HD004 BASE_CT TCELL 1 36.8 ACT_CT TEST1 7 36 SPL_TUBES_1 10
HD004 BASE_CT TCELL 1 36.8 ACT_CT TEST2 13 42.5 SPL_TUBES_1 16
HD004 BASE_CT TCELL 1 36.8 ACT_CT TEST3 19 33 SPL_TUBES_1 22

Table 7. A file "AB_MACT":Source and destination information for "Master Antibody Cocktail".

Population # in Fig. 1 i ii iii iv v
Population name CD3+ ab T cells gd T cells CD3+CD4+ CD3+CD8+
% of lymphocytes Heathly donor #1 79.80 75.20 2.70 49.60 22.30
Heathly donor #2 69.40 61.90 5.85 44.40 16.20
Heathly donor #3 75.80 69.60 4.75 42.00 23.50
Heathly donor #4 77.20 73.50 1.98 52.70 18.90
%CV Heathly donor #1 1.42 1.58 3.70 2.50 1.56
Heathly donor #2 2.48 2.39 5.74 2.82 2.41
Heathly donor #3 1.15 1.40 6.32 1.42 2.72
Heathly donor #4 0.81 0.94 5.45 1.20 1.44
Average 1.47 1.58 5.30 1.99 2.03
Standard deviation 0.72 0.61 1.13 0.79 0.63

Table 8. Raw data for % of lymphocytes and % CV for each subset plotted in Figure 4. Note that data for Tests 2 and 3 are not shown in Figure 5 and Table 8 to simplify data presentation.

Discussion

Immunophenotyping of peripheral blood is critically important for gaining insights into individual responses to immunotherapy. The challenge lies in assay standardization to control experiment-to-experiment variability1,14. One main source of variability lies in the human manipulation of samples. Therefore, it is conceivable that partial or full automation of sample processing will facilitate a dramatic reduction in experiment-to-experiment variability1,14. In this protocol, we report our successful effort to minimize assay variability by introducing an automated liquid handler equipped with 2D barcode reader for sample staining in whole blood immunophenotyping.

In design, our method is versatile and can monitor other immune subsets by adding additional "Base Cocktails" to define them. Such subsets include T helper cells, T regulatory cells, B cells, NK cells, dendritic cells, and monocytes (manuscript in preparation)18. We adapted the consortium's recommended antibody panels by introducing additional markers1. Cell populations were identified using "Base Cocktail" conjugated to fluorochromes with minimal emission into the brilliant violet 421 (BV421), phycoerythrin (PE), and allophycocyanin (APC) detectors, as we wanted to reserve these channels for the detection of inducible antigens. This feature not only ensures the highest sensitivity to monitor activation status of immune cells but also enables flexible accommodation of new activation markers as these three fluorochromes are most frequently conjugated with antibodies against inducible markers. Therefore, our method is not only suitable for cocktail preparation for whole blood immunophenotyping but is also useful for staining other samples including peripheral blood mononuclear cells and cells recovered from disaggregated tissues (e.g., tumor).

Successful introduction of our method requires special attention to steps in labware preparation, and programing and execution of the method. Preparation of the 2D barcode tubes includes labeling with human-readable labels and transferring of the antibodies to the designated tubes. To prevent the introduction of errors, we recommend doing this with two people. Whenever changing spreadsheets, investigators should verify whether the method works properly. Choosing appropriate pipetting methods during programing ensures successful liquid transfer. LLS enables pipetting without getting precipitated debris from the bottom of antibody tubes, for which we use either P50 or P200 conductive tips. LLS may not be a good option for P1000 tips as LLS is more sensitive with P1000 tips and sometimes falsely triggered by presence of bubbles. Heights in labware definition should be adjusted for each instrument as suboptimal liquid transfer could occur, for example, if there is not enough space between the edge of tips and the bottom of tubes. As shown in Figure 12, if the "Base Cocktail" and/or "Activation Cocktail" are not vortexed well, it may result in suboptimal staining.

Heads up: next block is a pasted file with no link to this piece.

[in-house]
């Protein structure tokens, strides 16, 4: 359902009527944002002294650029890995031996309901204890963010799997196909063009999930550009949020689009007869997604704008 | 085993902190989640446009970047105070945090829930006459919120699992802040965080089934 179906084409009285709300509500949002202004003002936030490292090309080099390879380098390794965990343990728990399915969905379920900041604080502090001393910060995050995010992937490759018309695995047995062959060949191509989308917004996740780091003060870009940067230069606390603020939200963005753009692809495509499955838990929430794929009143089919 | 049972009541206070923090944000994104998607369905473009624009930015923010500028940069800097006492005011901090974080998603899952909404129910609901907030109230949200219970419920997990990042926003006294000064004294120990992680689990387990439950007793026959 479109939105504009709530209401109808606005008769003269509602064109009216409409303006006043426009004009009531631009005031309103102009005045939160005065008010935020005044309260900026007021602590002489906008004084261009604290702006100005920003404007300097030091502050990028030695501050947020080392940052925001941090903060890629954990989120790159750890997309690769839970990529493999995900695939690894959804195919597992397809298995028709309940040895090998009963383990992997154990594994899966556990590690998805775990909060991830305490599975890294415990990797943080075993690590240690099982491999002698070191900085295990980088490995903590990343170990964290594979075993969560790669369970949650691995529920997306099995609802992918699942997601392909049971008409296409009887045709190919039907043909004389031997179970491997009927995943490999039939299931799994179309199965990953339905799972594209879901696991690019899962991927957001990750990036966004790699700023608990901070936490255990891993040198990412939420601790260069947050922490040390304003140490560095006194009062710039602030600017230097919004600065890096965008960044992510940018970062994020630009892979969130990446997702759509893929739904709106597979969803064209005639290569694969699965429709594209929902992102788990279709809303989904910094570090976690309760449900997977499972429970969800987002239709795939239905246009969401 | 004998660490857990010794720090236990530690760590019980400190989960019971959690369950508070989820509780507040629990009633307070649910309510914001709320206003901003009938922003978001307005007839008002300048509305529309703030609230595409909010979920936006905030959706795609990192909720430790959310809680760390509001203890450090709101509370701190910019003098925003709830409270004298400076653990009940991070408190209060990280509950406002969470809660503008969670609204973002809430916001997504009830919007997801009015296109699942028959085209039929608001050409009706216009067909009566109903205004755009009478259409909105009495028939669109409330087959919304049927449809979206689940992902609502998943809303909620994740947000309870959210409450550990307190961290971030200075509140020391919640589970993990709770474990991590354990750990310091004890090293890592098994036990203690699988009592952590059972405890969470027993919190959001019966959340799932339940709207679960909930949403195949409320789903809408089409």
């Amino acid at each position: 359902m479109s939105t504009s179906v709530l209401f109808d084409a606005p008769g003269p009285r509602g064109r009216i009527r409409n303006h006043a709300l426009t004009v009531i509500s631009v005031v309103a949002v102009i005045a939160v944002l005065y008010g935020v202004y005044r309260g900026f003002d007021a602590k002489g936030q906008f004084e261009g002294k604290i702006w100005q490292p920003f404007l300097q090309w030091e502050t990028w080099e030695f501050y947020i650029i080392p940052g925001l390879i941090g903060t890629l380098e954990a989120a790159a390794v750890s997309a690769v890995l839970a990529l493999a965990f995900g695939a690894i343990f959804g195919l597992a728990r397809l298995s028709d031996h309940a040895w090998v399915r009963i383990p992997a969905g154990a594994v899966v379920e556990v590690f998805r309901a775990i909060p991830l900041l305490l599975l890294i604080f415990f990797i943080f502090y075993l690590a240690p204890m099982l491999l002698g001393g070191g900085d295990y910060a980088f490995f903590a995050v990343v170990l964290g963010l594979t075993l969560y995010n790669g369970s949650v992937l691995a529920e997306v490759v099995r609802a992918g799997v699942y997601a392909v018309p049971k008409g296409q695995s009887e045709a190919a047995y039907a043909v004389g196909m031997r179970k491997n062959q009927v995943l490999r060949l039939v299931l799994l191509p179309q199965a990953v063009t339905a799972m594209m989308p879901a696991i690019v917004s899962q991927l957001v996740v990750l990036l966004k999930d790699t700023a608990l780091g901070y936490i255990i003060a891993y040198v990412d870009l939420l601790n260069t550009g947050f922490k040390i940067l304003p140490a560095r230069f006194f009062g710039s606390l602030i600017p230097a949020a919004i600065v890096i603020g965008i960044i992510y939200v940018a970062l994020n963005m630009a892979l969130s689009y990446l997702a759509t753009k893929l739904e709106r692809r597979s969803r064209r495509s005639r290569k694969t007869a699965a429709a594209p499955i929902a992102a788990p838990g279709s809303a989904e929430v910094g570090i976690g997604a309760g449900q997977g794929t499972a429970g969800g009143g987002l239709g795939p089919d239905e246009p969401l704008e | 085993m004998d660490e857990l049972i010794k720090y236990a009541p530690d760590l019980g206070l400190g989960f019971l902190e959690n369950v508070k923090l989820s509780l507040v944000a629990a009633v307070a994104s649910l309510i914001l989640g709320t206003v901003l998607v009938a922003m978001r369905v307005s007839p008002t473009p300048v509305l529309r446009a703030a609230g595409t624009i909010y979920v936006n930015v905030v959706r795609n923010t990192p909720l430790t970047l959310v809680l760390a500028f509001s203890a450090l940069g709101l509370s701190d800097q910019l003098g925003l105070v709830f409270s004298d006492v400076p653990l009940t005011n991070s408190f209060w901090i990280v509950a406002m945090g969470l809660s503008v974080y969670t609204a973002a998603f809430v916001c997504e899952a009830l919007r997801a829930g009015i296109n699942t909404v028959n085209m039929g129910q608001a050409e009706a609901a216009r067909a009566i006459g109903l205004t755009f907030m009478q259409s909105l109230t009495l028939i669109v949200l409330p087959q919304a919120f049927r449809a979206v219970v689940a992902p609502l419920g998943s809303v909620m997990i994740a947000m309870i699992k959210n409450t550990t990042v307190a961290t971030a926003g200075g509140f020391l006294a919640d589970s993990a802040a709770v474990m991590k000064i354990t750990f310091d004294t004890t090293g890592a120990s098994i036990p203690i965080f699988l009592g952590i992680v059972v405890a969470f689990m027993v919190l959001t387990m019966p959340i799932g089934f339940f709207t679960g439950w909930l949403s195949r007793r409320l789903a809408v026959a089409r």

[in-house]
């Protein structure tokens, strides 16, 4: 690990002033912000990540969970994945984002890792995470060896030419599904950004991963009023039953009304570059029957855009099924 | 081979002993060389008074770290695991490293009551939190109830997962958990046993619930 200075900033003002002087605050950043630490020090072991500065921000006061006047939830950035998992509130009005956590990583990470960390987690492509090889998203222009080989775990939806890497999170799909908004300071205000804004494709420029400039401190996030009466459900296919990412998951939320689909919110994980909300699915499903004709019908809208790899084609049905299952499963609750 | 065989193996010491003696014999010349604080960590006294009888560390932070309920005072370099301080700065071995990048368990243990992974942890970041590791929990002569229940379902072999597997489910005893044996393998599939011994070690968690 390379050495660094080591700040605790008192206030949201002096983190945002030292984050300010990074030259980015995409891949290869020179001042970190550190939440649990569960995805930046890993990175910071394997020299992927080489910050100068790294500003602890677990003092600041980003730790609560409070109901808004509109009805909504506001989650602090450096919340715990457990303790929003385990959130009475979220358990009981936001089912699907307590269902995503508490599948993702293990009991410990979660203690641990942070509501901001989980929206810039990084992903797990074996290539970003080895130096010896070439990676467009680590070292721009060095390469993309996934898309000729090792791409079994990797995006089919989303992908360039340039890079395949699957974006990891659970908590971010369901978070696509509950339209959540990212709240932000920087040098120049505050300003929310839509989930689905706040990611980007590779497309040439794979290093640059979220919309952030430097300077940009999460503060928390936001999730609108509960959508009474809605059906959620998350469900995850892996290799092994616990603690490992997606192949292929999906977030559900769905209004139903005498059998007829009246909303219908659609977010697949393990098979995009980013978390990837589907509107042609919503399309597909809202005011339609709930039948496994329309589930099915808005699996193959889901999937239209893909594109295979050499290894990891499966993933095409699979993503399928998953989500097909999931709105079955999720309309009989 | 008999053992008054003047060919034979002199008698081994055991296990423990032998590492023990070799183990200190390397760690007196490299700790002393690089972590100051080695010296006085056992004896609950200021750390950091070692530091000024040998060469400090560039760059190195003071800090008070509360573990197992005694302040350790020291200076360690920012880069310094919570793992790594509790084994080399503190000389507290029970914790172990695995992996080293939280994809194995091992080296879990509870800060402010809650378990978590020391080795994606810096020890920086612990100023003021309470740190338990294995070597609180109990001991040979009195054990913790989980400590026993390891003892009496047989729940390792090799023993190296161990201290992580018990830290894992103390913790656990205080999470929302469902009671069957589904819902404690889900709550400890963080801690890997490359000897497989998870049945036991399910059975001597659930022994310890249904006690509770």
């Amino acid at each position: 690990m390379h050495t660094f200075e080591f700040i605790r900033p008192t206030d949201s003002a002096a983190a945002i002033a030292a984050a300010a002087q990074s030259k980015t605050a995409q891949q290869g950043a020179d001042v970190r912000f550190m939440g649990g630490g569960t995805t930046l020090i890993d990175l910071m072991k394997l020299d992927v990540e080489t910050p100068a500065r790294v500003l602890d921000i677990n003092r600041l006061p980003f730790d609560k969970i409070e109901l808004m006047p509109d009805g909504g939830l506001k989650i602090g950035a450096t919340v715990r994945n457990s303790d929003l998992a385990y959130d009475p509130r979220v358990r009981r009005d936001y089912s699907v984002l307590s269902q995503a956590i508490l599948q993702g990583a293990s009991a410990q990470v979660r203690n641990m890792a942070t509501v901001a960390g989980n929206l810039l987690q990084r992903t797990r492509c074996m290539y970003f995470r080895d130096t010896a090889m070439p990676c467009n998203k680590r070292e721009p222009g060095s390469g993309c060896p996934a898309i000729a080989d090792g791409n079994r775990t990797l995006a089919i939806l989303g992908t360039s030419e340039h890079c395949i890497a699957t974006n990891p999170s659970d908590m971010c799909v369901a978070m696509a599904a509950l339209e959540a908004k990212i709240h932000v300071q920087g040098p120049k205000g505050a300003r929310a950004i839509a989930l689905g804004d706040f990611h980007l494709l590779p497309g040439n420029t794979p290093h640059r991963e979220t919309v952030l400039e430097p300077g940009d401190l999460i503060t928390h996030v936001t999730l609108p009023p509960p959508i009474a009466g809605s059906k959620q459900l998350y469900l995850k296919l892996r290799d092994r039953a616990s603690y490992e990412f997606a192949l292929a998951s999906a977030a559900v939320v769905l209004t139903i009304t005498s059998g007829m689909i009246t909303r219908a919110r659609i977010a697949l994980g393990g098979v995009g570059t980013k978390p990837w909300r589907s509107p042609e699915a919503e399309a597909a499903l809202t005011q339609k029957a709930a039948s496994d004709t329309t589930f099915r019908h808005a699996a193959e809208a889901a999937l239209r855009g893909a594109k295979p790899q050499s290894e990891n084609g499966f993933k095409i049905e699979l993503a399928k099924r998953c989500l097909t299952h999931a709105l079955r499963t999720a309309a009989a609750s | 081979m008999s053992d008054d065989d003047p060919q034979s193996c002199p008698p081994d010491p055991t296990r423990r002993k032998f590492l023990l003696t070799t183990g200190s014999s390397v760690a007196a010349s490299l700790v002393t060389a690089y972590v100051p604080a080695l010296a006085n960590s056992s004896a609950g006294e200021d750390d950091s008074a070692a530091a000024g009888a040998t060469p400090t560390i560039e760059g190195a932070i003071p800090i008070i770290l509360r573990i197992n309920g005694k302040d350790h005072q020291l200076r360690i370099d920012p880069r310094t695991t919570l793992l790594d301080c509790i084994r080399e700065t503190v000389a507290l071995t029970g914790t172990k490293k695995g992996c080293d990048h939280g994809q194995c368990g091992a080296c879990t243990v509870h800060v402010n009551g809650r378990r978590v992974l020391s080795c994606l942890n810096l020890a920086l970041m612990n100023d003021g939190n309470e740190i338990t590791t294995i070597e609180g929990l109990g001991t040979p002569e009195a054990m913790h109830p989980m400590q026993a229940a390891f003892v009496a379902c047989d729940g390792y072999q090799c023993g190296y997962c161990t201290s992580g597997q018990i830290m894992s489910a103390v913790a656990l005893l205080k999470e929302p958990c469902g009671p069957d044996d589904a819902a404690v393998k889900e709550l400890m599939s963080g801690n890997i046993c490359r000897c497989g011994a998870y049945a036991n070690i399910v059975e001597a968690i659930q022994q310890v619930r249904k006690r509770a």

We thought about using lyophilized reagents for cell staining as an alternative approach to reduce variability related with reagent dispensing19. However, polymer conjugates of brilliant violet dyes are known to interact with each other causing non-specific signals. As such, adding more than two polymer conjugates (e.g., BV421 and BV650 etc.) in lyophilized reagents may cause non-specific signaling (e.g., increase of BV650 background signal in BV421+ population)20. Moreover, lyophilized reagents lack flexibility for including new staining. They are usually more expensive and require a bulk order. For those reasons, we chose to use the automated liquid handler equipped with the 2D barcode tubes. Although it takes time to set up and entails an upfront investment to purchase the instrument, in the long run such factors will be compensated for by the increased productivity and reproducibility of assays. In fact, a few groups previously reported the successful integration of the automated liquid handler into their workflow of immunophenotyping or similar applications21,22. Automated solutions for flow cytometry analysis are also available from commercial sources (FACS SPA III, Automated Cocktail Preparation Workstation, and FlowStainer). This further indicates there is a great need for automated cocktail preparation for immunophenotyping.